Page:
• This Site Will Tell You Exactly How Much Maternity Leave Your Employer Offers
    When's the right time during a job interview to ask a prospective employer about maternity leave? If you're like most working women, you probably answered, "Never." It's hard enough convincing a hiring manager that a candidate of childbearing years is worth the risk, without giving them an excuse to shut the door on the conversation. This week, Fairygodboss, a site that reviews employers with working women in mind, released its Maternity Leave Resource Center, allowing women to research companies' maternity leave policies before they accept a job offer – no awkward interview questions required.
  • Justin Trudeau and 5 Other Successful English Majors
    On October 19, Justin Trudeau and the Liberal Party won a decisive victory in the Canadian national election. The prime-minister designate assumes office in November, and has already started movement on his campaign promises, but even if you don't care about Canadian politics (or any politics) there are a few interesting things to note about Canada's next prime minister. For starters, liberal arts majors can rejoice, because Trudeau has, among other degrees, a bachelor's in English literature from McGill. There's an answer, the next time your parents ask you, "What are you going to do with that English degree?"
  • Amazon to New York Times: 'Stack of Negative Anecdotes' Doesn't Represent Amazon Culture
    Two months ago, The New York Times ran a piece on working at Amazon that went on to become its most commented-on story so far, with 6,600 comments by the paper's count. The article depicted a workplace in which 80-hour weeks were common, and work-life balance in short supply. Famously, the reporters cited one former Amazonian who said, "Nearly every person I worked with, I saw cry at their desk." Now, Amazon is responding to that portrait, claiming that the stories included in the article were biased, or presented without context, and that they don't add up to an accurate picture of what it's like to work at Amazon.
  • Office Horror Stories: The 10 Scariest Co-Workers Ever
    What's more terrifying that than the scariest ghost story you've ever heard? Going to work with some of these folks. We asked Facebook users to share their tales involving co-workers whose bizarre and unprofessional behavior made the fact that they had jobs stranger than fiction. These stories will remind you that the real-life experience of going to work offers plenty of scares – no ghosts or goblins necessary.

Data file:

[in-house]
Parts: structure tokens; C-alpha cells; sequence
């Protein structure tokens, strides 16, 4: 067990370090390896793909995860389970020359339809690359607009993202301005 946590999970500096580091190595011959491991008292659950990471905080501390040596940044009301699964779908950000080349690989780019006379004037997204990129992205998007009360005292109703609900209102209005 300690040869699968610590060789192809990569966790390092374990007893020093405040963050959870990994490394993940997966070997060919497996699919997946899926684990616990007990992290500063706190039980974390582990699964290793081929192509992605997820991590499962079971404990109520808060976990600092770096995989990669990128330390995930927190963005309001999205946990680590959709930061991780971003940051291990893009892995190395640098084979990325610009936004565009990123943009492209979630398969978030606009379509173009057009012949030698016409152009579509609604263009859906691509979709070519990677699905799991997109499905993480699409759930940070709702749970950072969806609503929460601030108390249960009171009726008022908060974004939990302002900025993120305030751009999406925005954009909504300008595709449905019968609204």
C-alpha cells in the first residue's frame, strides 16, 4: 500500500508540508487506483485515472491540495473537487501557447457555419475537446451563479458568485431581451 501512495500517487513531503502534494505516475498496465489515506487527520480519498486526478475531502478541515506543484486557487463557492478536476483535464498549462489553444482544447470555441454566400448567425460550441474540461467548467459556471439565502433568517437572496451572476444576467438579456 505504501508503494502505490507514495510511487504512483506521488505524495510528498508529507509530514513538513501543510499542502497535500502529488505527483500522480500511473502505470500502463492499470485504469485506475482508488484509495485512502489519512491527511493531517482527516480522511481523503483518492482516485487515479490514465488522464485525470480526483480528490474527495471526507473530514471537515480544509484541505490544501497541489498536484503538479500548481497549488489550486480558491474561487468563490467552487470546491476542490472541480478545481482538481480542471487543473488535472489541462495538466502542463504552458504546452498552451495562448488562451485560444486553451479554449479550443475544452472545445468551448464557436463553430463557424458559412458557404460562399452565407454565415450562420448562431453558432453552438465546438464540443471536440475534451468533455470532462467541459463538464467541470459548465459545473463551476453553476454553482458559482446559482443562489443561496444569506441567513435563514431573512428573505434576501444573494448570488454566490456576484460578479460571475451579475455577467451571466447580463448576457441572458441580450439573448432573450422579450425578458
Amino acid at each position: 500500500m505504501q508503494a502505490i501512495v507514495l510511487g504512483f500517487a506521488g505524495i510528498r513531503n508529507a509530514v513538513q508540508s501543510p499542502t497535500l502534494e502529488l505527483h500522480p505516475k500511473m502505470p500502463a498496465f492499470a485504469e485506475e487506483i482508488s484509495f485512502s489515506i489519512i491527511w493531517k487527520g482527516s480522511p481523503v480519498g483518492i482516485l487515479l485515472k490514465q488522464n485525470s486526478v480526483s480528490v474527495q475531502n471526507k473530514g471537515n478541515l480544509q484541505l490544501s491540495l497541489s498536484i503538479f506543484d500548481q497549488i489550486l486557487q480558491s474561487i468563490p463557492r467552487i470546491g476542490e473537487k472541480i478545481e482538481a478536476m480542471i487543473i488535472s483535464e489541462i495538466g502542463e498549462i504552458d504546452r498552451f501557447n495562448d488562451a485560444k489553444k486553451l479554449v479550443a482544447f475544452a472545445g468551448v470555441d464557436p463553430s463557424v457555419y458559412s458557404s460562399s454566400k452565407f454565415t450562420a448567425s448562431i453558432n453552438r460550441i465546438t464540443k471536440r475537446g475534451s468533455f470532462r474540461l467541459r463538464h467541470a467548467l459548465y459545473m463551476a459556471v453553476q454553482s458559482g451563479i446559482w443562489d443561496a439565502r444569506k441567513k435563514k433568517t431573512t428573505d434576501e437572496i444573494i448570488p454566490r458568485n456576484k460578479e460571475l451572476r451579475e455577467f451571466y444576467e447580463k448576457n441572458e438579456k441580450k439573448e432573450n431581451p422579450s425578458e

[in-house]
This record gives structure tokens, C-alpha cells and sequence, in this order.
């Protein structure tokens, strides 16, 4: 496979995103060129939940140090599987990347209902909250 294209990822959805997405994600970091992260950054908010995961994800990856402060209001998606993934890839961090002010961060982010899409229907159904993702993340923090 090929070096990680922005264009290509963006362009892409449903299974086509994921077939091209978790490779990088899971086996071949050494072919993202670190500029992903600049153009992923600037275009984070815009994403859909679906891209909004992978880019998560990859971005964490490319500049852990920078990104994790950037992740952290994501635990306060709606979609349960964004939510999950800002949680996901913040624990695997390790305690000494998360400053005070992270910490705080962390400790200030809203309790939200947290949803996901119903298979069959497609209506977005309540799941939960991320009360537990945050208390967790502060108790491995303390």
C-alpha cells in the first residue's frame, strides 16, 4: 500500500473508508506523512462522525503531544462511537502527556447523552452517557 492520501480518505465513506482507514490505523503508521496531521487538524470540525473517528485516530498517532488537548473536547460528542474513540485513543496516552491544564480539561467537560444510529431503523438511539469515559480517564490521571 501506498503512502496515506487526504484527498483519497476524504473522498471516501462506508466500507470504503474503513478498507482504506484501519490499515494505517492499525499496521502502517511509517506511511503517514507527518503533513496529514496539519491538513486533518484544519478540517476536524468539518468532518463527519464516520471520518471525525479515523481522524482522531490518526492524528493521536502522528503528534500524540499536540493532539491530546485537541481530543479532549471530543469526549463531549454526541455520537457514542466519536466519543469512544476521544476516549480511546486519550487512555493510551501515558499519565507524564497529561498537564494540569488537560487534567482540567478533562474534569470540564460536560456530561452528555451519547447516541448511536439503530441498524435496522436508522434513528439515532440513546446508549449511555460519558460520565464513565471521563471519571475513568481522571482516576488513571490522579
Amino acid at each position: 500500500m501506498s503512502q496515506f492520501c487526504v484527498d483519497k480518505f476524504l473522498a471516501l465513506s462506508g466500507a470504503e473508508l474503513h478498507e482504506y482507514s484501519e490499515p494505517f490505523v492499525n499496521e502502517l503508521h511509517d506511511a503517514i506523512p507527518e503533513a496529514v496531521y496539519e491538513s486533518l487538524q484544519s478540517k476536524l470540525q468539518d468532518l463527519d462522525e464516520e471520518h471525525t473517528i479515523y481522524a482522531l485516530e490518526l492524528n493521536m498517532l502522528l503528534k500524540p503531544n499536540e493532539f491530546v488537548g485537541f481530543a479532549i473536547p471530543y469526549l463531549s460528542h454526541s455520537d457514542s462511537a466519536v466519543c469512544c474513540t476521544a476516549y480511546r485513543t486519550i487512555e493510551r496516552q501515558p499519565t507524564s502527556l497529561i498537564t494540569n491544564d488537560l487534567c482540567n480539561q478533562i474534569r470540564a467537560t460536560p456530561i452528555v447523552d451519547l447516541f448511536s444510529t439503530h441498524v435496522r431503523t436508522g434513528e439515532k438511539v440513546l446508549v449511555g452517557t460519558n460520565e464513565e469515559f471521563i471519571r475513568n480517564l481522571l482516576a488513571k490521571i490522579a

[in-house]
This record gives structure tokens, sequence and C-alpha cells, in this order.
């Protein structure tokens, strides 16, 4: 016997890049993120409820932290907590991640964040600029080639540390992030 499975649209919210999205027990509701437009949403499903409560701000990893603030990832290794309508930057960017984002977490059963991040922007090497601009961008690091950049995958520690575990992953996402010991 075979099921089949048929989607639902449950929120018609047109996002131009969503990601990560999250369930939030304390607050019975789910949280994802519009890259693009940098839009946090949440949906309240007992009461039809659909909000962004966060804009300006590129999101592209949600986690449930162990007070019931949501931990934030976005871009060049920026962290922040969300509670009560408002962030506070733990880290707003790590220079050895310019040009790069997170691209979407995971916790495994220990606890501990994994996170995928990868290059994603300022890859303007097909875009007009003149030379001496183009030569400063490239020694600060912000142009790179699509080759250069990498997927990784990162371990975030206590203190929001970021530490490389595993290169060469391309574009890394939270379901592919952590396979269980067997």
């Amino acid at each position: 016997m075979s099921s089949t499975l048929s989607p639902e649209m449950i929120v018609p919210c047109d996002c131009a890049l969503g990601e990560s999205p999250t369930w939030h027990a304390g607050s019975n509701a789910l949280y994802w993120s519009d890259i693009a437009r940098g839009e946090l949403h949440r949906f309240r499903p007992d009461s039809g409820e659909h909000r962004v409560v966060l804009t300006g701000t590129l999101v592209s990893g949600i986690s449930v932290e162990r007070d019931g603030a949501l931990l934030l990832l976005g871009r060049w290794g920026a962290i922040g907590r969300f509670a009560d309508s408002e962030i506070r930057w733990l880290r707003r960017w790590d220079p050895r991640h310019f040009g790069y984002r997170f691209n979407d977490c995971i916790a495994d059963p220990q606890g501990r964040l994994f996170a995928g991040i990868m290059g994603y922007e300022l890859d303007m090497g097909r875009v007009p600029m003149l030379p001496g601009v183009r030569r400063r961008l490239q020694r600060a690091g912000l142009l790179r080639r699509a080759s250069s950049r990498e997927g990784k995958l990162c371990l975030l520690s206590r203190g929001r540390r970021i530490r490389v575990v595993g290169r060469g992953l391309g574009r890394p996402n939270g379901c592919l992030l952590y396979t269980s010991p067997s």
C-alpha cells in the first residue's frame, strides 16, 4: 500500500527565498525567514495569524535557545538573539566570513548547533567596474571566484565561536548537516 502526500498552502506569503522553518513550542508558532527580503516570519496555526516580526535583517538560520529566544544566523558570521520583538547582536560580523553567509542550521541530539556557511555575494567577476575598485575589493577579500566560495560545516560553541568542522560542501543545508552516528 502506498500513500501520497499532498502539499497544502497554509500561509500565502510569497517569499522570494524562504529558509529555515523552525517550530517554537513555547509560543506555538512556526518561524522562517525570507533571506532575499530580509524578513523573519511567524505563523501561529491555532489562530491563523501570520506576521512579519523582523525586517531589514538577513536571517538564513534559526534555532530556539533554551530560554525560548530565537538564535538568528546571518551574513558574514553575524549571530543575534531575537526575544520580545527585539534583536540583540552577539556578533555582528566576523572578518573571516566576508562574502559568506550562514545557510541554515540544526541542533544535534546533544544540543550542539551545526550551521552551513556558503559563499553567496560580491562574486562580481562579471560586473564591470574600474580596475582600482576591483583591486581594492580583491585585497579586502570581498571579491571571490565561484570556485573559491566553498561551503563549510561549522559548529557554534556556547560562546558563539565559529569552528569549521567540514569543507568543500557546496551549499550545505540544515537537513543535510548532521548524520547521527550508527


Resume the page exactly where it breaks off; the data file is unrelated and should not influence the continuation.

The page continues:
• Your Standing Desk Is No Healthier Than a Regular Old Sitting Desk, Study Finds
    Bad news, standing-desk fans: according to a study from Exeter University and University College London, you're getting sore feet for nothing. After following 5,000 people over the course of 16 years, researchers determined that standing desks are no better for your health than standard ones. Being still, they contend, whether standing or sitting, is bad for your health.
  • PayScale's VIP Blog Roundup: How to Build a LinkedIn Profile Recruiters Will Love
    LinkedIn is a rare bird in the social media landscape: it's extremely useful for its specific purpose – building your career – but not necessarily a place to hang out online, like Facebook, Twitter, or Instagram. As a result, it's easy to let your LinkedIn profile slide when you get a promotion or take on new responsibilities, and not realize it until the absence of recruiter attention calls the issue to mind. In this week's roundup, we look at ways to make your LinkedIn profile shine, plus why being a good helper isn't always the best thing for your career, and a few tips on getting unstuck when you're in a rut.